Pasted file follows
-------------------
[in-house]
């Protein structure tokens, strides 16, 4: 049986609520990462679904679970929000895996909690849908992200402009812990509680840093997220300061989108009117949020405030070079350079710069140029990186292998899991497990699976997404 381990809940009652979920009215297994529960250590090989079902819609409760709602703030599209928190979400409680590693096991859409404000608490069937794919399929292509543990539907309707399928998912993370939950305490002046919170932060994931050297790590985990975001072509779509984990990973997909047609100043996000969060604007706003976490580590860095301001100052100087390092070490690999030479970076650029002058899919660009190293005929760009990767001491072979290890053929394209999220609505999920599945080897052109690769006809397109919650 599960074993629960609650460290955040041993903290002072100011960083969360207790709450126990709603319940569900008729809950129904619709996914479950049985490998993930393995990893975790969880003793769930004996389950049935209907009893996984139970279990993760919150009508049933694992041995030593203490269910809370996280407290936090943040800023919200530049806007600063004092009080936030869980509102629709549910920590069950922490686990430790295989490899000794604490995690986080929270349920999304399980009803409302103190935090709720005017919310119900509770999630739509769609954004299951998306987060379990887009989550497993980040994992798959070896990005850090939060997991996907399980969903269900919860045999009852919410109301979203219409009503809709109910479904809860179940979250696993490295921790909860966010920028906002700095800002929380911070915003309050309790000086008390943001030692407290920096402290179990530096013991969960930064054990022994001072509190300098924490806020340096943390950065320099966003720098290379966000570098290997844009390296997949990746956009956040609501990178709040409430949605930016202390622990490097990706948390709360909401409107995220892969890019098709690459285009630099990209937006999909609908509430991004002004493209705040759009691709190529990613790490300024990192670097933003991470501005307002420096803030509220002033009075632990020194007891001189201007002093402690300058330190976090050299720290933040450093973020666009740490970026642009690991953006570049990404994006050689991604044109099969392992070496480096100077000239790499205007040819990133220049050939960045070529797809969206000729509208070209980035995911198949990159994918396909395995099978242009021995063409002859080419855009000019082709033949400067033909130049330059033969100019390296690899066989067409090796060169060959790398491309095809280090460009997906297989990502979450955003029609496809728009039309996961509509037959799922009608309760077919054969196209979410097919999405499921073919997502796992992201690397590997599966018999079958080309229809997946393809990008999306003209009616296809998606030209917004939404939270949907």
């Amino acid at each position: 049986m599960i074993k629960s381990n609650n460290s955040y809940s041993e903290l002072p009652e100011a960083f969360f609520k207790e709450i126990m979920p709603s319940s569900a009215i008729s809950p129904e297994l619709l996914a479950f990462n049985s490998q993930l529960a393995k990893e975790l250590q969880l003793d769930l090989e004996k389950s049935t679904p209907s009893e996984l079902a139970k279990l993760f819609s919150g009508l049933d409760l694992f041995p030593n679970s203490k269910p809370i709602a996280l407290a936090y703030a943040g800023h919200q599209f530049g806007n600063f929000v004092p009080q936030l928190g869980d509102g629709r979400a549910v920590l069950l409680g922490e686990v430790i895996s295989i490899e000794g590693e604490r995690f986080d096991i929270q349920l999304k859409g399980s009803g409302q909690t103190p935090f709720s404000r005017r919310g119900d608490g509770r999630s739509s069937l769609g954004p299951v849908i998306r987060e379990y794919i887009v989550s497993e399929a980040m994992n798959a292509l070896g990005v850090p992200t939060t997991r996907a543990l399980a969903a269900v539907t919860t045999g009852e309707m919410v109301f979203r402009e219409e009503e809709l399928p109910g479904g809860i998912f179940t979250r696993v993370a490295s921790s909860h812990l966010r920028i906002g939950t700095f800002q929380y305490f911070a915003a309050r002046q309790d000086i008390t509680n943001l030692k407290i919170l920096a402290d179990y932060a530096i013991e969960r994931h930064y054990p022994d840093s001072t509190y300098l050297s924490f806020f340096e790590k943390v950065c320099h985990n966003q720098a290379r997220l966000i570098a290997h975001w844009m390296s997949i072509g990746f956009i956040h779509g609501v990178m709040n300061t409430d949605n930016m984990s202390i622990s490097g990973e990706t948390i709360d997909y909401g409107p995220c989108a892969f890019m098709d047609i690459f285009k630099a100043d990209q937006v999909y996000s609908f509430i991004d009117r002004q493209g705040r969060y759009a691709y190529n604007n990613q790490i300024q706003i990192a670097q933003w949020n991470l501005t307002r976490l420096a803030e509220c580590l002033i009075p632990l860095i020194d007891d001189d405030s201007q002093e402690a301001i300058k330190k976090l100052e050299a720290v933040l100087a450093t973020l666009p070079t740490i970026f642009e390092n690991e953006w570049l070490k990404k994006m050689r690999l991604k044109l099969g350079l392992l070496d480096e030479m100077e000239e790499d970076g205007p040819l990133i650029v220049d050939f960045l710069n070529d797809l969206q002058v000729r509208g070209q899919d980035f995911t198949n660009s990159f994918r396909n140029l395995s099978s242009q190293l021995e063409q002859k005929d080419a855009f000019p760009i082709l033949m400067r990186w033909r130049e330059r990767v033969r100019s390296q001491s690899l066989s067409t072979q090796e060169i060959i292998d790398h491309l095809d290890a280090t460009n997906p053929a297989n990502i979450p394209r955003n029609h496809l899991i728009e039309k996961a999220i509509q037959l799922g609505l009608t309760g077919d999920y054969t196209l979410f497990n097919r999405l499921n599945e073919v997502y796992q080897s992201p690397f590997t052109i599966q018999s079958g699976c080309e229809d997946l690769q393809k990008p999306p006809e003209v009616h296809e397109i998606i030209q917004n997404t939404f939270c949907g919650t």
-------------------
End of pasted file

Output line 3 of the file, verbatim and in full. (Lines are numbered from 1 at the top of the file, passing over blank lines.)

């Amino acid at each position: 049986m599960i074993k629960s381990n609650n460290s955040y809940s041993e903290l002072p009652e100011a960083f969360f609520k207790e709450i126990m979920p709603s319940s569900a009215i008729s809950p129904e297994l619709l996914a479950f990462n049985s490998q993930l529960a393995k990893e975790l250590q969880l003793d769930l090989e004996k389950s049935t679904p209907s009893e996984l079902a139970k279990l993760f819609s919150g009508l049933d409760l694992f041995p030593n679970s203490k269910p809370i709602a996280l407290a936090y703030a943040g800023h919200q599209f530049g806007n600063f929000v004092p009080q936030l928190g869980d509102g629709r979400a549910v920590l069950l409680g922490e686990v430790i895996s295989i490899e000794g590693e604490r995690f986080d096991i929270q349920l999304k859409g399980s009803g409302q909690t103190p935090f709720s404000r005017r919310g119900d608490g509770r999630s739509s069937l769609g954004p299951v849908i998306r987060e379990y794919i887009v989550s497993e399929a980040m994992n798959a292509l070896g990005v850090p992200t939060t997991r996907a543990l399980a969903a269900v539907t919860t045999g009852e309707m919410v109301f979203r402009e219409e009503e809709l399928p109910g479904g809860i998912f179940t979250r696993v993370a490295s921790s909860h812990l966010r920028i906002g939950t700095f800002q929380y305490f911070a915003a309050r002046q309790d000086i008390t509680n943001l030692k407290i919170l920096a402290d179990y932060a530096i013991e969960r994931h930064y054990p022994d840093s001072t509190y300098l050297s924490f806020f340096e790590k943390v950065c320099h985990n966003q720098a290379r997220l966000i570098a290997h975001w844009m390296s997949i072509g990746f956009i956040h779509g609501v990178m709040n300061t409430d949605n930016m984990s202390i622990s490097g990973e990706t948390i709360d997909y909401g409107p995220c989108a892969f890019m098709d047609i690459f285009k630099a100043d990209q937006v999909y996000s609908f509430i991004d009117r002004q493209g705040r969060y759009a691709y190529n604007n990613q790490i300024q706003i990192a670097q933003w949020n991470l501005t307002r976490l420096a803030e509220c580590l002033i009075p632990l860095i020194d007891d001189d405030s201007q002093e402690a301001i300058k330190k976090l100052e050299a720290v933040l100087a450093t973020l666009p070079t740490i970026f642009e390092n690991e953006w570049l070490k990404k994006m050689r690999l991604k044109l099969g350079l392992l070496d480096e030479m100077e000239e790499d970076g205007p040819l990133i650029v220049d050939f960045l710069n070529d797809l969206q002058v000729r509208g070209q899919d980035f995911t198949n660009s990159f994918r396909n140029l395995s099978s242009q190293l021995e063409q002859k005929d080419a855009f000019p760009i082709l033949m400067r990186w033909r130049e330059r990767v033969r100019s390296q001491s690899l066989s067409t072979q090796e060169i060959i292998d790398h491309l095809d290890a280090t460009n997906p053929a297989n990502i979450p394209r955003n029609h496809l899991i728009e039309k996961a999220i509509q037959l799922g609505l009608t309760g077919d999920y054969t196209l979410f497990n097919r999405l499921n599945e073919v997502y796992q080897s992201p690397f590997t052109i599966q018999s079958g699976c080309e229809d997946l690769q393809k990008p999306p006809e003209v009616h296809e397109i998606i030209q917004n997404t939404f939270c949907g919650t």